Who sues police departments the most? Police officers. In New Jersey, millions of dollars are spent each year on legal fees and settlements for lawsuits involving police. And, while you might imagine that a small handful of bad-apple cops are behind the cases, when you start digging through the legal paperwork a strange pattern begins to emerge. While there are lots of cases where civilians sue the police, there are more lawsuits where police are the plaintiffs. Police officers are suing each other, police departments and the towns and cities they work in -- cops accusing cops of harassment, retaliation and discrimination. Between 2009 and 2012, taxpayers in New Jersey footed the bill for over $49 million in legal fees, settlements and other costs relating to lawsuits involving the police. About $19.5 million went to cases where civilians sued — and $29 million on lawsuits brought by police. But ask government officials at any level throughout the state, and you’ll find no oversight of these cases or even awareness that there’s a problem. The costs don’t come out of police budgets so departments have little incentive to intervene and because the bills are often paid directly by insurance carriers, even the municipalities that pay the premiums aren’t paying attention. No one in the government is tracking the costs and in the meantime the bills continue to add up. And it’s not just the costs, experts says the cases should be tracked so that the data could be used as an early warning system to identify problem officers, but instead the data is being systematically ignored.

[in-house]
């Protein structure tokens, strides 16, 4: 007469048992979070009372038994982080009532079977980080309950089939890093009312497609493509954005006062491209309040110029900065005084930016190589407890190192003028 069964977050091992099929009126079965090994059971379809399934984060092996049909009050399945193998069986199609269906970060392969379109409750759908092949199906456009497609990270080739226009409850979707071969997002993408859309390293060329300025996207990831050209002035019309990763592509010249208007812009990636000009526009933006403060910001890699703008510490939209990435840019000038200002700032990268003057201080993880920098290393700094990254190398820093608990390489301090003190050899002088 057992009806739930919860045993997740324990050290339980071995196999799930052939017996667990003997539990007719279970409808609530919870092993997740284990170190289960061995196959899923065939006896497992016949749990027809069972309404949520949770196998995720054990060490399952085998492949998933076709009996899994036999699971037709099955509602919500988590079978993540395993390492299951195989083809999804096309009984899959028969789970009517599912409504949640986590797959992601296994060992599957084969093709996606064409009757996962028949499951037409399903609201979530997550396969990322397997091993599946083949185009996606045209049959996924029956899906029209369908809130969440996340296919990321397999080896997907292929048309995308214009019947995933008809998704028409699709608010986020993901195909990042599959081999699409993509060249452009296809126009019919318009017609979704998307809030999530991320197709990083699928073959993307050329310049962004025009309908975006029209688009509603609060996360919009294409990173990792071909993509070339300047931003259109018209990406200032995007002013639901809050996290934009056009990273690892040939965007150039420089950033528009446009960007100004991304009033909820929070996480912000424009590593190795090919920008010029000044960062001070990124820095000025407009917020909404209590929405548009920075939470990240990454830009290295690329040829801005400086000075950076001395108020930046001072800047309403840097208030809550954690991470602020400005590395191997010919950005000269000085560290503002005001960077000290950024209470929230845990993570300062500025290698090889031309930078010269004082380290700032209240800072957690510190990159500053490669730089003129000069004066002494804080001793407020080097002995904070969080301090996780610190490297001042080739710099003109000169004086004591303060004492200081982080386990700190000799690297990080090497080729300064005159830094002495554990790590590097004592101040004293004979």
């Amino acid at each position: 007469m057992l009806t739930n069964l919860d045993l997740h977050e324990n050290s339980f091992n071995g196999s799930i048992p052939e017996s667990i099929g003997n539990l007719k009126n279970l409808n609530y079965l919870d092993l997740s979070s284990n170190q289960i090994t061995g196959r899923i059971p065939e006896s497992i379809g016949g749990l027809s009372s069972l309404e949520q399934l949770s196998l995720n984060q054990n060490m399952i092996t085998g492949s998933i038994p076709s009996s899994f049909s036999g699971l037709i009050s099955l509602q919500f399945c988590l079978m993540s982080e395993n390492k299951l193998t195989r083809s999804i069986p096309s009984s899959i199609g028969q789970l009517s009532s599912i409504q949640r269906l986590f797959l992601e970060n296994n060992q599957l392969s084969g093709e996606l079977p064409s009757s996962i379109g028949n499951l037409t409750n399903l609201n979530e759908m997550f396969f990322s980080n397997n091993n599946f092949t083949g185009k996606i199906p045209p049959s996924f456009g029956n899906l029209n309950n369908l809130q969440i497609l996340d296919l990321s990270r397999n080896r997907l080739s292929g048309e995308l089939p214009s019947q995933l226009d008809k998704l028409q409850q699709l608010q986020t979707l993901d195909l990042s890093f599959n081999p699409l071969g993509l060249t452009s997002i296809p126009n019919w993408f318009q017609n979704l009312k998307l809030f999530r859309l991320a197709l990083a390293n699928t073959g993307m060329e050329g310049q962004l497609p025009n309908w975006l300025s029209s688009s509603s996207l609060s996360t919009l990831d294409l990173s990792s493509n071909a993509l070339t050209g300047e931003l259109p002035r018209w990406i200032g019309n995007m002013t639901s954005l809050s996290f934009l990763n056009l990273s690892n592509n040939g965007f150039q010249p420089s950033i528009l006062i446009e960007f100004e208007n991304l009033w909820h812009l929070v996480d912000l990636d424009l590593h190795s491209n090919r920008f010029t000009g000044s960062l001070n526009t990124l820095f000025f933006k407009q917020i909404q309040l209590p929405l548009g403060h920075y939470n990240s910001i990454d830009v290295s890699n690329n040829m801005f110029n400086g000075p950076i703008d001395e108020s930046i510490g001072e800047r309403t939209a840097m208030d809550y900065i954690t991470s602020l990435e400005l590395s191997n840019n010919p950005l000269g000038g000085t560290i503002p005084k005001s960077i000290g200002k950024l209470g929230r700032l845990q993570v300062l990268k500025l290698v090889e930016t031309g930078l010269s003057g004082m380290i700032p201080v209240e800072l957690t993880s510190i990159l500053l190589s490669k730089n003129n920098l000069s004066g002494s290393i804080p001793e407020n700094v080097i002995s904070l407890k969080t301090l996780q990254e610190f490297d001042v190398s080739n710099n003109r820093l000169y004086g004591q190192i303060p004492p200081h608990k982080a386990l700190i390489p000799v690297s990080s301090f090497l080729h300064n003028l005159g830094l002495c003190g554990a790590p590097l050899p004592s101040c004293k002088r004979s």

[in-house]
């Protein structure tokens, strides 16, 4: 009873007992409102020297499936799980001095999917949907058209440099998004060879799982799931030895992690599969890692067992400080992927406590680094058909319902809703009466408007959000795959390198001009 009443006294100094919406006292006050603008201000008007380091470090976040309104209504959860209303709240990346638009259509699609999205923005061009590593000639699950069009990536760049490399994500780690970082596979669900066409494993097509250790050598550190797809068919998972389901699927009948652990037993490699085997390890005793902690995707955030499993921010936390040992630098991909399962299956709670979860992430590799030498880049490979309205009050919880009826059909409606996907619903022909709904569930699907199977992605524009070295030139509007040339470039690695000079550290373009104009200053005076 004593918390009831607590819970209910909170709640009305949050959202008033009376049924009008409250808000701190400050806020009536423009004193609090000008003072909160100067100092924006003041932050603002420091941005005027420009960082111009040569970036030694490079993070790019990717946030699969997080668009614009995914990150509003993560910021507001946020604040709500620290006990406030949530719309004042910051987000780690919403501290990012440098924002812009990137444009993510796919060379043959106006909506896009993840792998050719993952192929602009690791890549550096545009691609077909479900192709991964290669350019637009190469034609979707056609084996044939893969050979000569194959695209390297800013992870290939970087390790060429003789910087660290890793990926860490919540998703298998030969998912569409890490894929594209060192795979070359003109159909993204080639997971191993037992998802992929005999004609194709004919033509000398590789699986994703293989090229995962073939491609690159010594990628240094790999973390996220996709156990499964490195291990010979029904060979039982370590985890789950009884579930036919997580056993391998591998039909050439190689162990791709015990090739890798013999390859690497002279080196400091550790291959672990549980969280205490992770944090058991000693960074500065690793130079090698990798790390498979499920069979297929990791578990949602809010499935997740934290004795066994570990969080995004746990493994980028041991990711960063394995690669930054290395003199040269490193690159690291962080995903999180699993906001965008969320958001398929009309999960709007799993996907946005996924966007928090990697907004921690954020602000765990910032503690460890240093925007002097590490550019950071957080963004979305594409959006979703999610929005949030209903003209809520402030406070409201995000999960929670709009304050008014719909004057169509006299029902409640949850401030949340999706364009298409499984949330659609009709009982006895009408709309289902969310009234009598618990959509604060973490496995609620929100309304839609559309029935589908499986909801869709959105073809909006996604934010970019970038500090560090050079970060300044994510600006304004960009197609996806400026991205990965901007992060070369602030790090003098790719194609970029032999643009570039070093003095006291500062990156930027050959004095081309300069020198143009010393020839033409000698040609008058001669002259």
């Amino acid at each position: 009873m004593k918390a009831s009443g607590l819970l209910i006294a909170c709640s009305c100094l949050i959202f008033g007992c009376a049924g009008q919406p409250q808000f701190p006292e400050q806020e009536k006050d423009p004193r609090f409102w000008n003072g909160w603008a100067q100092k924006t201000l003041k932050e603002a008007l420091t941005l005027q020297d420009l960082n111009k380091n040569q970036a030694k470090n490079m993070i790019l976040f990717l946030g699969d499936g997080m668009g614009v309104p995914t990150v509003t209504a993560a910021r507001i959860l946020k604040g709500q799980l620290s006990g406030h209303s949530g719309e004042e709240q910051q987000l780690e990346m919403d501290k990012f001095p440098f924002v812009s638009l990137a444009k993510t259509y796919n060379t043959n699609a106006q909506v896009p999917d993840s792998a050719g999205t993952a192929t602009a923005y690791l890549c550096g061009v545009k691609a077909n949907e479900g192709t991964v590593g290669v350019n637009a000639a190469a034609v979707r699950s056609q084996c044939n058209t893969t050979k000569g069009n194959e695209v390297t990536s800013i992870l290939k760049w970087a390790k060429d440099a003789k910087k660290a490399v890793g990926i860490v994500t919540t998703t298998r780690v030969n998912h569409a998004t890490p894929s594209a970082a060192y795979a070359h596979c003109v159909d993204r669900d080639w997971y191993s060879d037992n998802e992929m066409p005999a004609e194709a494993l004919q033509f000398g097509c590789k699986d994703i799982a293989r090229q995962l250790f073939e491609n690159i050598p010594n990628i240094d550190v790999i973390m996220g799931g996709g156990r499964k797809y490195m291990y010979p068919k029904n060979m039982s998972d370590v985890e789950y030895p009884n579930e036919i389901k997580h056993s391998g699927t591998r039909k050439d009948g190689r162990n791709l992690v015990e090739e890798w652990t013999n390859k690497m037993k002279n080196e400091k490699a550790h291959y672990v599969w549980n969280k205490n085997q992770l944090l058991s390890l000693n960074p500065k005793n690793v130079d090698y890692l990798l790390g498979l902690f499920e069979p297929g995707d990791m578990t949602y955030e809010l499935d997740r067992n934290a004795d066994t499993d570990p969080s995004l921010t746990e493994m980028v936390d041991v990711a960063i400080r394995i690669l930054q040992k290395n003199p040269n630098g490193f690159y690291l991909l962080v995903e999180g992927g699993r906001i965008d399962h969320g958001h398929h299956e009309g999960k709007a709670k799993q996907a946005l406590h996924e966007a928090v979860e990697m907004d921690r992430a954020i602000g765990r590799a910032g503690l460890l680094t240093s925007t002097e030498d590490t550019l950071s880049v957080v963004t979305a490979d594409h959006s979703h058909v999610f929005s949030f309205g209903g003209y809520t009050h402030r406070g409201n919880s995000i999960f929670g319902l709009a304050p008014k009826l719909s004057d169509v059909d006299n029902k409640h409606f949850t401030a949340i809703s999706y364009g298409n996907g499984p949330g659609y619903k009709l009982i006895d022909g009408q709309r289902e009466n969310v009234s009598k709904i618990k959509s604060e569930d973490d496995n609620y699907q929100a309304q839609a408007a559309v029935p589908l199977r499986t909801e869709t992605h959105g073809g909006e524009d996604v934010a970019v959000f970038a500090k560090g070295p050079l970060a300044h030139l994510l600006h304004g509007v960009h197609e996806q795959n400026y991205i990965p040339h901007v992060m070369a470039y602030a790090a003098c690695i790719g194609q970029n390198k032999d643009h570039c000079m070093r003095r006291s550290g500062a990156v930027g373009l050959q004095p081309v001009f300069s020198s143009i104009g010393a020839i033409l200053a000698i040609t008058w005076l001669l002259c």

• Denied

    When insurance companies deny the mentally ill the treatment their doctors prescribe, seriously ill people are often discharged, and can be a danger to themselves or others.
  • Dental Drama

    For nearly five years, the Texas Medicaid and Healthcare Partnership (TMHP), a subsidiary of Xerox, allowed workers with limited expertise to approve dental claims for Texas’ Medicaid program, the joint state-federal insurer of poor children. State spending on orthodontic services spiraled out of control: Between 2003 and 2010, Texas Medicaid payments for orthodontic services grew by more than 3,000 percent — from $6.5 million to $220.5 million — while program enrollment only grew 33 percent. Our investigation found that three years later, the state’s aggressive campaign to recover misspent Medicaid dollars had failed to prove any dental providers intentionally committed fraud. Meanwhile, the state maintained its contract with TMHP, and continued to pay the company between $168 and $185 million annually to continue processing certain Texas Medicaid claims.